Lincoln Barrett reveals how working with Underworld inspired him to spread his wings beyond D&B
Like many people in their late 30s, Lincoln Barrett is in a thoughtful mood right now. Given that he's spent the past 16 years travelling the globe as one of drum & bass's leading figures, it's perhaps understandable that he's feeling a little reflective.
"It's funny," he says, "because on one hand, the music industry has changed a great deal since I started, but at the same time I still feel energised and not jaded in any way. In some ways this new album kind of feels like my first album. Time is a funny thing."
The new album in question is the first High Contrast full-length in five years, the recently released Night Gallery. It is, as many reviews have pointed out, not your average High Contrast album. In fact, while it naturally includes a sweep of tracks in his usual 'disco drum & bass' style, it actually boasts far more songs that look to other styles and sounds for inspiration. Many of these were inspired not by contemporary sounds, but rather the music he first fell in love with as a teenager. As they say, nostalgia is a powerful thing.
"Daft Punk, Cassius and the hundreds of other French house records that were around in the mid to late 90s were amongst the first dance tracks I got into," the 38-year-old admits. "I loved that sound so much, and I thought, 'Why isn't there drum & bass that sounds like this?' That's why I got into making that kind of soulful, musical drum & bass. I was trying to make those kinds of French-style house records. That was a big sound when I was a teenager."
On Night Gallery, this influence - arguably a constant thread throughout his career, albeit one he has rarely elaborated on before - shines through loud and clear on This Beat Don't Feel The Same, a chunk of house-fired disco goodness that recalls Daft Punk's work with Nile Rodgers. It's one of a number of tracks that eschew drum & bass altogether in favour of sounds not readily associated with his previous output.
In other words, he's torn up the rulebook and started again - a bold, adventurous and admirable move for someone who has built a career on delivering dancefloor-driven D&B anthems. "I love the drum & bass scene, and it's been very good to me," Barrett stresses, "and I still enjoy being part of it... but it can be quite insular at times, even if it has opened up quite a bit over the last 10 years. Up until 2012 I'd felt completely in that scene and couldn't see a world outside."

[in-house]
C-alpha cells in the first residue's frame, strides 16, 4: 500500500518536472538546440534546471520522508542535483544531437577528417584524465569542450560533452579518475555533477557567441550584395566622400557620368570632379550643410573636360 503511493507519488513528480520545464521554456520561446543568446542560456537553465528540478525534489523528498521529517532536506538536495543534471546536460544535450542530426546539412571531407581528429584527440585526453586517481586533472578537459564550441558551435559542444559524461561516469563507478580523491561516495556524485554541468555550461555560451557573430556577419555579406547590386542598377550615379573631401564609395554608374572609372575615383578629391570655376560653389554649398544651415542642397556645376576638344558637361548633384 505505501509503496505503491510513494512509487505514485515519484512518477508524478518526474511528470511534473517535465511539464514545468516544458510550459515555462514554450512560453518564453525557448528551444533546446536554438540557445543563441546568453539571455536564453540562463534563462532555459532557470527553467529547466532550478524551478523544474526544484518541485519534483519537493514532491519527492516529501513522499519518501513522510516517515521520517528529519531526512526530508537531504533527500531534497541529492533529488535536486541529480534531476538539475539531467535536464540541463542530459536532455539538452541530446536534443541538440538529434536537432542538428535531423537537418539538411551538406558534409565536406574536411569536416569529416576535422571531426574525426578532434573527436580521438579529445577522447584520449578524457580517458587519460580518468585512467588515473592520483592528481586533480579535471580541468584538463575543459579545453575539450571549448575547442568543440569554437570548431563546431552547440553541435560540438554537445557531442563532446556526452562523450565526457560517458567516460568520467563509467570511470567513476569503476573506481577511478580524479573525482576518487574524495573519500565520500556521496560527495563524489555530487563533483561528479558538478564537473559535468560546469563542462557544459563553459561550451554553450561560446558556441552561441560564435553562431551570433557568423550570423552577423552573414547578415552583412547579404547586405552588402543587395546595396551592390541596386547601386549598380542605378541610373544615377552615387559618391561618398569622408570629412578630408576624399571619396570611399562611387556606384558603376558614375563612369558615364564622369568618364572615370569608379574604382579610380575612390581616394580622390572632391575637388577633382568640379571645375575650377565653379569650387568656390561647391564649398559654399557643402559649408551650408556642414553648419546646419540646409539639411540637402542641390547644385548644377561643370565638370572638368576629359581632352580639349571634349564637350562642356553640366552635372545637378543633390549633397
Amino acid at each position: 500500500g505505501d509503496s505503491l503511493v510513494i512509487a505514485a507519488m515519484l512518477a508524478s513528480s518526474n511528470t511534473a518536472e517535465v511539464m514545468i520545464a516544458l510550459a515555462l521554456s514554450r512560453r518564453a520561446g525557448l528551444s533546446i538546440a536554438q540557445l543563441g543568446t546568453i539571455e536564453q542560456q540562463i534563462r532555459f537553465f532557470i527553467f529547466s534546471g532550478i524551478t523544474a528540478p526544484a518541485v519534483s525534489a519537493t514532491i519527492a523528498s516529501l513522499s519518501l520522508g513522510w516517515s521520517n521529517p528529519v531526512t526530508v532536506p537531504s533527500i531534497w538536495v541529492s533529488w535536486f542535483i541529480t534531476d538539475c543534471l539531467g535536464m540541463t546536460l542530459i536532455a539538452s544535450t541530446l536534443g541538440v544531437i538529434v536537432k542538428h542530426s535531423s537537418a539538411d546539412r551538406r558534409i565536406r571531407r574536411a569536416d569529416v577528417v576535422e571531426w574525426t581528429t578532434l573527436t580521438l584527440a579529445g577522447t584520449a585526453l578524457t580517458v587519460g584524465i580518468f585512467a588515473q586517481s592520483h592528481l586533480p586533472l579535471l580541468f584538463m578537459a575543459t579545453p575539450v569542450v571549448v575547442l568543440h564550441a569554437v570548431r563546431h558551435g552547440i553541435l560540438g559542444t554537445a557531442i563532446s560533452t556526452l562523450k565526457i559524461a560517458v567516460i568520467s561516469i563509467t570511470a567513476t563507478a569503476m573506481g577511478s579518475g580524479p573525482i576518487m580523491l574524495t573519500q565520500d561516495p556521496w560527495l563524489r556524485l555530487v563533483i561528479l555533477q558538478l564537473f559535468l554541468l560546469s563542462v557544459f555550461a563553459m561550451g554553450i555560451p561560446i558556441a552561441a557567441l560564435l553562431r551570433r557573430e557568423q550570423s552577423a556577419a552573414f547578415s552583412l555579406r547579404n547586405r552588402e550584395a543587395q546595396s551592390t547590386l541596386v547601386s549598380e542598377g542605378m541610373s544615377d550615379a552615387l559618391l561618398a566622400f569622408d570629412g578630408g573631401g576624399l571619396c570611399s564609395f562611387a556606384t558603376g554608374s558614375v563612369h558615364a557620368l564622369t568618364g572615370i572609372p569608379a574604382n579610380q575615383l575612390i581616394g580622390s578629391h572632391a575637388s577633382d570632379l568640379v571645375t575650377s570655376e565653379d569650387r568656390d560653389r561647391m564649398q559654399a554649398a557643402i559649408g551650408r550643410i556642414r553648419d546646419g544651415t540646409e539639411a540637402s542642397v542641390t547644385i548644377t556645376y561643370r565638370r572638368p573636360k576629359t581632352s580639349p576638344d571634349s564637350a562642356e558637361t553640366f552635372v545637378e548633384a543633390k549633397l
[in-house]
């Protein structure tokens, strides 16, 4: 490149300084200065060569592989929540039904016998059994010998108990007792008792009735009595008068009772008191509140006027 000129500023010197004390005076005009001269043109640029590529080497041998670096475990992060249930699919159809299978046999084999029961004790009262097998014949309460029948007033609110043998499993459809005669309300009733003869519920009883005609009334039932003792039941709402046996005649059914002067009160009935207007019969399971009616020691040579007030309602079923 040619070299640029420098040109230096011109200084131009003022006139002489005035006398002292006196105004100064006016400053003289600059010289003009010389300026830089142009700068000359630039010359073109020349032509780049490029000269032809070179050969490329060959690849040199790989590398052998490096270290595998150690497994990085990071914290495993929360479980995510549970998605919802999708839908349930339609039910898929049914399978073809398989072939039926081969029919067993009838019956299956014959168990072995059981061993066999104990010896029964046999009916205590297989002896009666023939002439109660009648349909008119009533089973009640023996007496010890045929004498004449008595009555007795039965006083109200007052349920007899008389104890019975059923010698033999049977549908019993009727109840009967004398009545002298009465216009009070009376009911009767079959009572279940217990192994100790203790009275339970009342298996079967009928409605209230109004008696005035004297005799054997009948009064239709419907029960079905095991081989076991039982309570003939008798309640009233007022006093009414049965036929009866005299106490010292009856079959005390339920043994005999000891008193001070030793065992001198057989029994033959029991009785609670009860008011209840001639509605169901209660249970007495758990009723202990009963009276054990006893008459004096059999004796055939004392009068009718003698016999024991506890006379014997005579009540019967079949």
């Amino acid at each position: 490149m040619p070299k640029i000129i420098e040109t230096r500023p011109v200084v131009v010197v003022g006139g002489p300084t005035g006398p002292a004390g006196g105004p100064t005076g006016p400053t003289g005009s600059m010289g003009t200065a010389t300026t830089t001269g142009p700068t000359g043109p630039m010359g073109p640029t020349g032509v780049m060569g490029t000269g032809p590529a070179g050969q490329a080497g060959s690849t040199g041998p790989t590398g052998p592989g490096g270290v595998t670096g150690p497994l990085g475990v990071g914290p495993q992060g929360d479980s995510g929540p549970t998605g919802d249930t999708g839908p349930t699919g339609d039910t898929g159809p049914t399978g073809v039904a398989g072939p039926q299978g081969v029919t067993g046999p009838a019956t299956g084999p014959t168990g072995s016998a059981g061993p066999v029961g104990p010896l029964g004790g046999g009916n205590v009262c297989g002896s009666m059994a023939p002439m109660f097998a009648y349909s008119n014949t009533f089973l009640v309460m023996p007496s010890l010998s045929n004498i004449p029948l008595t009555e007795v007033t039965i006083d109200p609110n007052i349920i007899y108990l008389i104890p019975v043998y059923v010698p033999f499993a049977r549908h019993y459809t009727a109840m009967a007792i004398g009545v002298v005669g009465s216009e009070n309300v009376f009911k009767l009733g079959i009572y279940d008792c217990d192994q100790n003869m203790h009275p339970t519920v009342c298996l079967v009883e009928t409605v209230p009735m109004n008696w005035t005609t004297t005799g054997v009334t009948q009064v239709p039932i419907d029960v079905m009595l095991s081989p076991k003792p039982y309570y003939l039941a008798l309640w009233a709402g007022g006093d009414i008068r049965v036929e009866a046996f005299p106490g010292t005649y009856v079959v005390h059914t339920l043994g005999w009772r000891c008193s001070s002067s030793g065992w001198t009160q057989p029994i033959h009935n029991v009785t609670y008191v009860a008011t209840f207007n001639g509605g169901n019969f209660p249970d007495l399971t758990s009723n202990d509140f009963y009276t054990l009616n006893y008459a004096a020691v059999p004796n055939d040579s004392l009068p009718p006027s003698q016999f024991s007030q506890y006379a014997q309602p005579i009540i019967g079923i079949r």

Going for gold
All that changed when he received a call from Underworld about getting involved with the soundtrack to 'Isles of Wonder', Danny Boyle's opening ceremony for the London Olympics. Barrett ended up producing a string of tracks for the lauded event, as well as contributing bespoke remixes of tracks by Underworld, Fuck Buttons and U2. Notably, these extensive soundtrack contributions had little relation to the D&B tracks he'd previously been making.
"That was the start of some kind of transformation in terms of what I could do with music," Barrett enthuses. "Leaving the record label [Hospital Records] and working on the Olympics opened me up and made me think, 'I can do whatever I want'. The Underworld guys really gave me the confidence to be like that."
Karl Hyde and Rick Smith clearly enjoyed working with Barrett, because when it came to recording their Grammy-nominated 2016 album Barbara, Barbara, We Face A Shining Future, they asked him to take on co-production duties. "For me, it was an almost ideal collaborative process," he says. "The way they work is different from me. They record a lot of material and edit it down. They wanted my take on that. It was a great process and I had a lot of fun doing it."
During the sessions, Smith and Hyde encouraged Barrett to think about changing his production process, and using more outboard hardware and instrumentation - an approach he went on to employ while making Night Gallery - as well as challenging him to turn his hand to different types of music.
"It was the Underworld guys encouraging me that really made me think High Contrast can be anything I want it to be," Barrett enthuses. "I started to embrace the idea of 'contrast' as kind of my philosophy and style. I should be making music where you don't know what the next track I put out will be like - though hopefully you'll still get that High Contrast sound, however you define that. I like the idea of being that kind of artist."
Certainly, there are plenty of stylistic shifts on Night Gallery: from fond tributes to early Metalheadz and cinematic, breakbeat-driven pop, to arms-aloft rave anthems and downtempo soundscapes. But despite the eclecticism, it still very much feels like a High Contrast record. In fact, the only time Barrett really flips the script is on a string of cuts that feature heavy guitars and punk vocals.
"As a teenager, I was in a hardcore punk band," he explains. "I was the rapper/singer/front man. That was my first venture into the world of music when I was about 16. After I made Shotgun Mouthwash, which ended up in T2: Trainspotting but is also on the album, I realised that it was really like what I was making as a teenager."
Barrett's move into the live arena last year - a new tour is planned for early 2018 - also played a role in his evolving musical transformation. "That definitely fed into the album," he admits. "When I was making a lot of the tunes, I wasn't even considering them as DJ material. They might work in that context because that is so ingrained in me, but I was thinking more about how the tracks would play live. What would the people in the band be doing? It's completely re-framed my approach."
Words: Matt Anniss Pics: Larry Rostant
Night Gallery is out now on 3 Beat Records